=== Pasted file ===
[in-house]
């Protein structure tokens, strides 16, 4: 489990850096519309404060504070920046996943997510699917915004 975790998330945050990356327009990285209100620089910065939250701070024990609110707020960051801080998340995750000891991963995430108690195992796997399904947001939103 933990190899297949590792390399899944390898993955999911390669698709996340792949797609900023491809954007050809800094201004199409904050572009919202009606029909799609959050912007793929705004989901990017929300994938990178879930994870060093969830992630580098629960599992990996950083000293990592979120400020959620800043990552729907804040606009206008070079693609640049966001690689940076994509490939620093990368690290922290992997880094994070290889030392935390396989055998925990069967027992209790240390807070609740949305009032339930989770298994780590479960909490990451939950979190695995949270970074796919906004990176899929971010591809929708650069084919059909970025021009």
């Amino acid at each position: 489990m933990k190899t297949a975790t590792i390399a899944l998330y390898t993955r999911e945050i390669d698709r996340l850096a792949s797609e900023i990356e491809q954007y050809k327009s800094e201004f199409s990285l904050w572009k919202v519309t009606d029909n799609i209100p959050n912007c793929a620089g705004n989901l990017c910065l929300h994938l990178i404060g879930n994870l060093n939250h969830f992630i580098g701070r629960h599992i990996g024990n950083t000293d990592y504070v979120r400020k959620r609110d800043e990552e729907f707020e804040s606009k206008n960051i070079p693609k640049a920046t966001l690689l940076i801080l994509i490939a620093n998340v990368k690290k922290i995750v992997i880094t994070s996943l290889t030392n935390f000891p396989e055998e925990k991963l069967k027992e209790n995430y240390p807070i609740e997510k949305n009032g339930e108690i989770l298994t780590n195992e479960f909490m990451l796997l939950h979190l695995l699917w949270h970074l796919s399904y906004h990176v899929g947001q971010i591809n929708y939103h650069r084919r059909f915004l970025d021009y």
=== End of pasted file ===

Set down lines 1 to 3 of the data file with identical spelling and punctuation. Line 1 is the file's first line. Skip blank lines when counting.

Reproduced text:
[in-house]
């Protein structure tokens, strides 16, 4: 489990850096519309404060504070920046996943997510699917915004 975790998330945050990356327009990285209100620089910065939250701070024990609110707020960051801080998340995750000891991963995430108690195992796997399904947001939103 933990190899297949590792390399899944390898993955999911390669698709996340792949797609900023491809954007050809800094201004199409904050572009919202009606029909799609959050912007793929705004989901990017929300994938990178879930994870060093969830992630580098629960599992990996950083000293990592979120400020959620800043990552729907804040606009206008070079693609640049966001690689940076994509490939620093990368690290922290992997880094994070290889030392935390396989055998925990069967027992209790240390807070609740949305009032339930989770298994780590479960909490990451939950979190695995949270970074796919906004990176899929971010591809929708650069084919059909970025021009």
């Amino acid at each position: 489990m933990k190899t297949a975790t590792i390399a899944l998330y390898t993955r999911e945050i390669d698709r996340l850096a792949s797609e900023i990356e491809q954007y050809k327009s800094e201004f199409s990285l904050w572009k919202v519309t009606d029909n799609i209100p959050n912007c793929a620089g705004n989901l990017c910065l929300h994938l990178i404060g879930n994870l060093n939250h969830f992630i580098g701070r629960h599992i990996g024990n950083t000293d990592y504070v979120r400020k959620r609110d800043e990552e729907f707020e804040s606009k206008n960051i070079p693609k640049a920046t966001l690689l940076i801080l994509i490939a620093n998340v990368k690290k922290i995750v992997i880094t994070s996943l290889t030392n935390f000891p396989e055998e925990k991963l069967k027992e209790n995430y240390p807070i609740e997510k949305n009032g339930e108690i989770l298994t780590n195992e479960f909490m990451l796997l939950h979190l695995l699917w949270h970074l796919s399904y906004h990176v899929g947001q971010i591809n929708y939103h650069r084919r059909f915004l970025d021009y």